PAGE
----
New Delhi: After being locked in a bitter censorship row, the drug-themed Bollywood film Udta Punjab will hit the screens as scheduled on Friday with the Supreme Court and Punjab and High Court on Thursday paving the way for its release but its online leak sparked a fresh spat. Anurag Kashyap, the film’s co-producer who has been at the forefront of a battle with the Censor Board, and several filmmakers also appealed to people not to watch it online.
The Supreme Court refused to entertain the plea of an NGO seeking stay on the film’s release and asked it to approach Punjab and Haryana High Court which is seized of the matter. Shahid Kapoor, Alia Bhatt, Kareena Kapoor Khan and Diljit Dosanjh starrer that delves into how a large number of youth in Punjab have succumbed to drugs had also triggered a political slugfest.
A vacation bench of justices Adarsh Kumar Goel and L Nageswara Rao granted liberty to the NGO, Human Rights Awareness Association to approach the High Court with its prayer. “We are not interfering in the matter. We are not going into the merit. Liberty granted to the petitioner to approach the Punjab and Haryana High Court which is seized of the matter,” the bench said. PTI
HC too dismisses pleas seeking stay
Chandigarh:Punjab and Haryana High Court on Thursday dismissed a bunch of petitions seeking a stay on the release of Udta Punjab, which is slated to be released on June 17. Justice M Jeyapaul dismissed the petitions, moved by advocate Wattan Sharma and others, claiming poor projection of Punjab and its people in the film slated to be released on Friday. Earlier, the high court ordered the revisional committee of the Central Board of Film Certification and the producer to screen the film by Tuesday.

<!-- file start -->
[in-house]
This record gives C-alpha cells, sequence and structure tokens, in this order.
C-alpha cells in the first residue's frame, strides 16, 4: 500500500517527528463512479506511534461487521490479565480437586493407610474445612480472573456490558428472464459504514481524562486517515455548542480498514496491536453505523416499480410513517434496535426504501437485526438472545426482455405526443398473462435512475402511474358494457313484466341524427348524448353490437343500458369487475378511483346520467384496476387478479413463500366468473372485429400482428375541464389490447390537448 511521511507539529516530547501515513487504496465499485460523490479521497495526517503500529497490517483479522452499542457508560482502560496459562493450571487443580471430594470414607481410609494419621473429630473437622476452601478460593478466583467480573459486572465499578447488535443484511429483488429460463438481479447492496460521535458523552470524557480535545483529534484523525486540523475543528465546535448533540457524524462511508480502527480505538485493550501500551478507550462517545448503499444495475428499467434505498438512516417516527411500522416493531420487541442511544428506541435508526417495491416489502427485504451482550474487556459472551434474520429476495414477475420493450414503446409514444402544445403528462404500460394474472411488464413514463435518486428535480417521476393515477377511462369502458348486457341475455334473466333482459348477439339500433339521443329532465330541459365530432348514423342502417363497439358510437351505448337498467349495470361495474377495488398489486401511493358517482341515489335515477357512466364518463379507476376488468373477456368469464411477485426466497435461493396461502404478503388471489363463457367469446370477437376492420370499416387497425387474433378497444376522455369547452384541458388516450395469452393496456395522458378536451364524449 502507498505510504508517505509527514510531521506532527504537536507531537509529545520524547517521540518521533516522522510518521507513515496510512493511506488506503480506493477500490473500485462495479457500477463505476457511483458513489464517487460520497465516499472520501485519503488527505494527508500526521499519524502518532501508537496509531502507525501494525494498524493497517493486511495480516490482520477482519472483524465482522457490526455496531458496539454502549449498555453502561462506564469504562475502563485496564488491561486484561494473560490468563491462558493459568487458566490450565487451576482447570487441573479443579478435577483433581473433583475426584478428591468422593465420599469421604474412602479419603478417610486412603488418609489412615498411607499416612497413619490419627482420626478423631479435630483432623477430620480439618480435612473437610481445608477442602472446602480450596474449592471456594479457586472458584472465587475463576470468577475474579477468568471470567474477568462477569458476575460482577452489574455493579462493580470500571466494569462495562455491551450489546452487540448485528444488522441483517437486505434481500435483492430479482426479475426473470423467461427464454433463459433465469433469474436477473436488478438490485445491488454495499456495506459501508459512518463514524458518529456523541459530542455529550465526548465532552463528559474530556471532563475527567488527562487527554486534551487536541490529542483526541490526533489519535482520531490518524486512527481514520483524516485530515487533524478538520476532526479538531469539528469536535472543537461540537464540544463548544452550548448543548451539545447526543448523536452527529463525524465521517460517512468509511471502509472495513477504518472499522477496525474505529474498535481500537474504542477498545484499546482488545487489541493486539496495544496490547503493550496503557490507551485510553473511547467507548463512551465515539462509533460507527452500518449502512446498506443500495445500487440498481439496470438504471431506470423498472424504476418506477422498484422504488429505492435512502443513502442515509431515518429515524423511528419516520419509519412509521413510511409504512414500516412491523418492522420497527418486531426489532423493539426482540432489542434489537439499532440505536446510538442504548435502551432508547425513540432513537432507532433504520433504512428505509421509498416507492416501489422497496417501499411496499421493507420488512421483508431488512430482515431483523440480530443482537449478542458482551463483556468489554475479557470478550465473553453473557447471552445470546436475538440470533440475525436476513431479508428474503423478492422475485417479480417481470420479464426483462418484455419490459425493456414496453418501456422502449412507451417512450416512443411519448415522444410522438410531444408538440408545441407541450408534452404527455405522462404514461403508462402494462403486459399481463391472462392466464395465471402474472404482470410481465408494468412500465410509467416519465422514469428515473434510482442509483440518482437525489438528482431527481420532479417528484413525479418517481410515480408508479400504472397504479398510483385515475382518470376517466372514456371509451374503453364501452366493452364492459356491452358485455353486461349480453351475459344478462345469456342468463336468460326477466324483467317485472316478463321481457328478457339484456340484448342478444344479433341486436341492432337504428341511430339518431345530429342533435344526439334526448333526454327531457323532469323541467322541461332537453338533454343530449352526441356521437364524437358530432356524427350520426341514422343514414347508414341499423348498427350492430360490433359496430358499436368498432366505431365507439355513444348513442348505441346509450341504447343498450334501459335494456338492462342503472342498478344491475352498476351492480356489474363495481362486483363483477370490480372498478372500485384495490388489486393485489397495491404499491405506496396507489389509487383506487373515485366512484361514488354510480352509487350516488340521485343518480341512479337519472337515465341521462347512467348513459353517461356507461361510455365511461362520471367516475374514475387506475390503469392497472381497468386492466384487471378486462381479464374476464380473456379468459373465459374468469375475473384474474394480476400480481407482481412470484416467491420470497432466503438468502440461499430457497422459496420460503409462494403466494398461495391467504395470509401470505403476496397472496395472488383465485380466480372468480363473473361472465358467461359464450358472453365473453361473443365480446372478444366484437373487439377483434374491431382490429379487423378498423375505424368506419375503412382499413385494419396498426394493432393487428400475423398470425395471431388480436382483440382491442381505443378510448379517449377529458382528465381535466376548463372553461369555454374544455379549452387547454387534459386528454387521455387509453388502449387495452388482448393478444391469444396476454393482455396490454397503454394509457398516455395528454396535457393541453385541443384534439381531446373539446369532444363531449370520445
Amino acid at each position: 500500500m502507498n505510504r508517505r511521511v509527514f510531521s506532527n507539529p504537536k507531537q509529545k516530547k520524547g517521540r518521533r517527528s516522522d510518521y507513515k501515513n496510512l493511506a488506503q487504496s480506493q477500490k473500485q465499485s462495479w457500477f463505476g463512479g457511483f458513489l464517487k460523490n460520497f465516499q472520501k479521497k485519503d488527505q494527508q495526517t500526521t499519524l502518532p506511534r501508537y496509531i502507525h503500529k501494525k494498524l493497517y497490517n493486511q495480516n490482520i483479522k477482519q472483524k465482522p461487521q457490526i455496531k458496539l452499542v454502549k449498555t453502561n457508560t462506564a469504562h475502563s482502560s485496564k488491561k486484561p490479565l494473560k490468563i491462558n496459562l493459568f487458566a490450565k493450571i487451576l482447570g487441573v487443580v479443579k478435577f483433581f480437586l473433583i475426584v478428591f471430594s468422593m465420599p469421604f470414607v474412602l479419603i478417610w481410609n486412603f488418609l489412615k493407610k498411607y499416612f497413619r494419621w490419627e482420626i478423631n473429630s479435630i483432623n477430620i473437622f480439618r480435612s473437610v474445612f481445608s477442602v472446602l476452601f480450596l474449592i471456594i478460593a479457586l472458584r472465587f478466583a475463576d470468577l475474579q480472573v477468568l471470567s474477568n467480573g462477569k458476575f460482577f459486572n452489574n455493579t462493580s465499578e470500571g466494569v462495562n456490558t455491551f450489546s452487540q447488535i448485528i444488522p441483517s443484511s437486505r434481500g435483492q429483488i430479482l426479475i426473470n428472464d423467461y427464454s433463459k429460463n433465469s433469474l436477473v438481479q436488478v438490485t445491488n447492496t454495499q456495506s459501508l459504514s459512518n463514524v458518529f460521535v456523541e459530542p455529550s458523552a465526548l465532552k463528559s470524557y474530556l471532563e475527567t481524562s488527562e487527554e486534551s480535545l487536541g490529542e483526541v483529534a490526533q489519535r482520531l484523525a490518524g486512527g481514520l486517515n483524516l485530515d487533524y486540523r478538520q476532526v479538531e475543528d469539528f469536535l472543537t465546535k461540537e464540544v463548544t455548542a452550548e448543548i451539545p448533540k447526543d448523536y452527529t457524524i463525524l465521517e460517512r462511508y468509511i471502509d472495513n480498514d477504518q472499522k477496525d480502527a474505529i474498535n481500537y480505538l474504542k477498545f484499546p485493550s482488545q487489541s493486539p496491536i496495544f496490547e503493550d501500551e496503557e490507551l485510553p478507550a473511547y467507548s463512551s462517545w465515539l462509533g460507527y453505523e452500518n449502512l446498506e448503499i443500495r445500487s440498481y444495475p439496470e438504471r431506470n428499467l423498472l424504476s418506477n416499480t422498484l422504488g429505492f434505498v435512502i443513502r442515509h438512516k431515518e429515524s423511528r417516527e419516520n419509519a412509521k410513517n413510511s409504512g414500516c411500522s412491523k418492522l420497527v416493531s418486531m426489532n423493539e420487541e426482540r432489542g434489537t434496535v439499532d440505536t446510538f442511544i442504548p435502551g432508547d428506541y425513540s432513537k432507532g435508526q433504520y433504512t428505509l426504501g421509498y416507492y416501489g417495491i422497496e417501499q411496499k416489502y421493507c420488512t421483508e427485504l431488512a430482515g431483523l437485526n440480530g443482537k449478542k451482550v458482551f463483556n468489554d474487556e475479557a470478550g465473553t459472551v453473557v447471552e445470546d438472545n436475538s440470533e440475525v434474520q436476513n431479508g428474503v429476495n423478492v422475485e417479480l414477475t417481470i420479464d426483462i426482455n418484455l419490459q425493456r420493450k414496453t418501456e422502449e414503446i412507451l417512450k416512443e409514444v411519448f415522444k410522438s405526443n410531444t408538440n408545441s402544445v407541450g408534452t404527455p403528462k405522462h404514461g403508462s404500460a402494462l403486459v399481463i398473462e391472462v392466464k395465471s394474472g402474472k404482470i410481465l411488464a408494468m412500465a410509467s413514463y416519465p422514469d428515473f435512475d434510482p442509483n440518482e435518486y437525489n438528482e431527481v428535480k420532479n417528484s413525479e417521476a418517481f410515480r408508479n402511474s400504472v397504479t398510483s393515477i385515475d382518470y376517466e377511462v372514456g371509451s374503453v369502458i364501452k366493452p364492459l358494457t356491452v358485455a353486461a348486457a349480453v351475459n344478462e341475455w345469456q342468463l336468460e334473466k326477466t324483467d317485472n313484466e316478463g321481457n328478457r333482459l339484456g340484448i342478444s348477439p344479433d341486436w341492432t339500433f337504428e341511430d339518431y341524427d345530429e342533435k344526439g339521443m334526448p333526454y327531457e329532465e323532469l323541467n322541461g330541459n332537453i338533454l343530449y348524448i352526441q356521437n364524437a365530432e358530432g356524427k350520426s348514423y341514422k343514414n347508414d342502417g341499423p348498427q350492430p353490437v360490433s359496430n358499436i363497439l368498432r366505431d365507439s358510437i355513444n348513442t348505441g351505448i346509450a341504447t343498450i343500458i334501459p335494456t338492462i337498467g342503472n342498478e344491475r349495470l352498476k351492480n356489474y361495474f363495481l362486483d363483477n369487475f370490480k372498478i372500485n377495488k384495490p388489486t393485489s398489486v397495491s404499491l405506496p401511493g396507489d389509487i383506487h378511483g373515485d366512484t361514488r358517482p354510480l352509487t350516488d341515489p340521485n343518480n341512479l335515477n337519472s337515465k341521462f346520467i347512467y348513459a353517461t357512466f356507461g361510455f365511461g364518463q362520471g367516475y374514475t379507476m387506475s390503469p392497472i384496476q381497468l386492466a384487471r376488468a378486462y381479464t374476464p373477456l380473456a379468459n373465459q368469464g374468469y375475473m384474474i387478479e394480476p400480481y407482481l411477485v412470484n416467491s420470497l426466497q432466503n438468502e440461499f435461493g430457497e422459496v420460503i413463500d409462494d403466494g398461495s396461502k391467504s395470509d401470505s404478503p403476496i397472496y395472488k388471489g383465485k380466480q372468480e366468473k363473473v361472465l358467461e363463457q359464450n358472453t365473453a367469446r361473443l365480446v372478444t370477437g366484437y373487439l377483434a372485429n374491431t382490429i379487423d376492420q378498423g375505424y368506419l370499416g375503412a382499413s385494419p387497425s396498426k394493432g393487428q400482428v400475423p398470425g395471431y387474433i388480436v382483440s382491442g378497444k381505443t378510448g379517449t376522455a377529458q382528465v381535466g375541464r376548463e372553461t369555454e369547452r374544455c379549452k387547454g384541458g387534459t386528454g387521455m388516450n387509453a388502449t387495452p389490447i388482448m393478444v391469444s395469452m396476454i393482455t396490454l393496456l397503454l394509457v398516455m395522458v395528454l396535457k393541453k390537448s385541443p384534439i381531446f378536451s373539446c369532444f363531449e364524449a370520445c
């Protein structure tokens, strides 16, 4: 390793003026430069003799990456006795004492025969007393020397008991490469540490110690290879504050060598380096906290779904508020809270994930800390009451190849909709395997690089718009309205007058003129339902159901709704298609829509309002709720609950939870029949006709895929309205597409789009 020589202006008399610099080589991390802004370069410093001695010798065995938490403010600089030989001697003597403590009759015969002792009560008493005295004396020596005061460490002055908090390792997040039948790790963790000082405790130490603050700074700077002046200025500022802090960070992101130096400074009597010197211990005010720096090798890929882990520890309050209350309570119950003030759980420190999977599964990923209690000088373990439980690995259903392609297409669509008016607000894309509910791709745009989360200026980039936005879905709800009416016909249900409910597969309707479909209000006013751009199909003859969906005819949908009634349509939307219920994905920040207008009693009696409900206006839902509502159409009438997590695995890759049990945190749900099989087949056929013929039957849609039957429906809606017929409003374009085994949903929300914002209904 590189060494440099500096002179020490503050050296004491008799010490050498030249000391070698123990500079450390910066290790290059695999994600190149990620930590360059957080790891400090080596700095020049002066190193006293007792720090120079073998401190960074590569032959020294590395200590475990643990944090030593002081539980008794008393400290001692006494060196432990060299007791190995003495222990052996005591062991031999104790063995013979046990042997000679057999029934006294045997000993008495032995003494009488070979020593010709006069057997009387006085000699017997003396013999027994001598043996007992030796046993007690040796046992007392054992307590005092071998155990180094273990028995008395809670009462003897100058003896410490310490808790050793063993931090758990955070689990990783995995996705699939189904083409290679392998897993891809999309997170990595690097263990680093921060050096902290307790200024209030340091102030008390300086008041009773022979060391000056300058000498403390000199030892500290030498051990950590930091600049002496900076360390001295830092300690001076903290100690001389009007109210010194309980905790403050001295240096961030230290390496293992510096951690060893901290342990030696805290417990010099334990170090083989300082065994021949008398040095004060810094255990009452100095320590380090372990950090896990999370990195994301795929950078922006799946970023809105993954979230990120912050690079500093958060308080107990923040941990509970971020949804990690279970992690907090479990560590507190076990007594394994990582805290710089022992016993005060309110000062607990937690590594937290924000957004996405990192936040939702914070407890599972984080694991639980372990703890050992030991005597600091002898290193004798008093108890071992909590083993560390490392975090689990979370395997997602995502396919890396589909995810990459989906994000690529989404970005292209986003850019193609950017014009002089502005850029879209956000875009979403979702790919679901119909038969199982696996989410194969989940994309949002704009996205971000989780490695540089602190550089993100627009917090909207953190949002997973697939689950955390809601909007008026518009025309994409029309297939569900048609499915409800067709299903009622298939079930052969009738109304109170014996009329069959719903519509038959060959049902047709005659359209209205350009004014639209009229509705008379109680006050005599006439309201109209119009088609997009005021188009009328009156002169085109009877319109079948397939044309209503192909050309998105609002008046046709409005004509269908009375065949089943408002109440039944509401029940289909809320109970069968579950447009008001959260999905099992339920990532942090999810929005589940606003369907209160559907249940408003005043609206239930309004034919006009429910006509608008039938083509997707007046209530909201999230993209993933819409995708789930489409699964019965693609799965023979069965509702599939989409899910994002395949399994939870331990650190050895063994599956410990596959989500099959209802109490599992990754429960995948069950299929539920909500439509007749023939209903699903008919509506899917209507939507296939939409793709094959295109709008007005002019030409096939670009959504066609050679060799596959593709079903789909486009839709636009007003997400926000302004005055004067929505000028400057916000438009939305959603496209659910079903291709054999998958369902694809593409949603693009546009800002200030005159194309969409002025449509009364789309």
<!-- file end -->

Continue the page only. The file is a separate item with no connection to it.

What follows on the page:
Amicus curiae in the case was directed by the court to submit his report on Thursday with a focus on the film’s content so that the court could take a call that whether it was fit for public exhibition or not. The order came after the amicus curiae Sujay Kantawala submitted report in the court after viewing the movie as per the High Court directions on June 14. The petitioner had raised contentions, mainly that the film shows Punjab and Punjabis in a poor light. “I do not concur with this opinion,” the amicus curiae said in the report.
Amicus curiae observe
s “In my view the film does not in any manner glorify usage of drugs or narcotic substances or contain anything which can be construed to indicate or said to have the possible effect of luring any person or persons towards using drugs. In fact, it does not advocate the drug usage nor does idolise who use drugs. The film highlights the “perils and dangers of falling prey to drugs and other narcotic and psychotropic substances.”
For more news updates Follow and Like us on Facebook